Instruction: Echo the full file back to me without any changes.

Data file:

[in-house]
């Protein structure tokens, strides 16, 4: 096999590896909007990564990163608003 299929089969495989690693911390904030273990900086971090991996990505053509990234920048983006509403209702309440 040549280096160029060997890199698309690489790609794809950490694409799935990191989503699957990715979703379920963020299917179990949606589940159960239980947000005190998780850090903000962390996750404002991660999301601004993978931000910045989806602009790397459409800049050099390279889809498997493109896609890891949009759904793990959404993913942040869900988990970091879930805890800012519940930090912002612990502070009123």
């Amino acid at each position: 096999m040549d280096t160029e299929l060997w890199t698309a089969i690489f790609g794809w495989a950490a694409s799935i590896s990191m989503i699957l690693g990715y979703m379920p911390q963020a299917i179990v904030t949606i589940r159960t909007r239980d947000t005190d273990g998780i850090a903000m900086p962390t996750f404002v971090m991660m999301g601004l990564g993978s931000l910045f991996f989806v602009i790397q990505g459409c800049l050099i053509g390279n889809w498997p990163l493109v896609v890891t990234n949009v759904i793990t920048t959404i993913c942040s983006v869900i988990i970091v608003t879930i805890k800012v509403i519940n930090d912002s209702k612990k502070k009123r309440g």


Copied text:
[in-house]
């Protein structure tokens, strides 16, 4: 096999590896909007990564990163608003 299929089969495989690693911390904030273990900086971090991996990505053509990234920048983006509403209702309440 040549280096160029060997890199698309690489790609794809950490694409799935990191989503699957990715979703379920963020299917179990949606589940159960239980947000005190998780850090903000962390996750404002991660999301601004993978931000910045989806602009790397459409800049050099390279889809498997493109896609890891949009759904793990959404993913942040869900988990970091879930805890800012519940930090912002612990502070009123």
């Amino acid at each position: 096999m040549d280096t160029e299929l060997w890199t698309a089969i690489f790609g794809w495989a950490a694409s799935i590896s990191m989503i699957l690693g990715y979703m379920p911390q963020a299917i179990v904030t949606i589940r159960t909007r239980d947000t005190d273990g998780i850090a903000m900086p962390t996750f404002v971090m991660m999301g601004l990564g993978s931000l910045f991996f989806v602009i790397q990505g459409c800049l050099i053509g390279n889809w498997p990163l493109v896609v890891t990234n949009v759904i793990t920048t959404i993913c942040s983006v869900i988990i970091v608003t879930i805890k800012v509403i519940n930090d912002s209702k612990k502070k009123r309440g």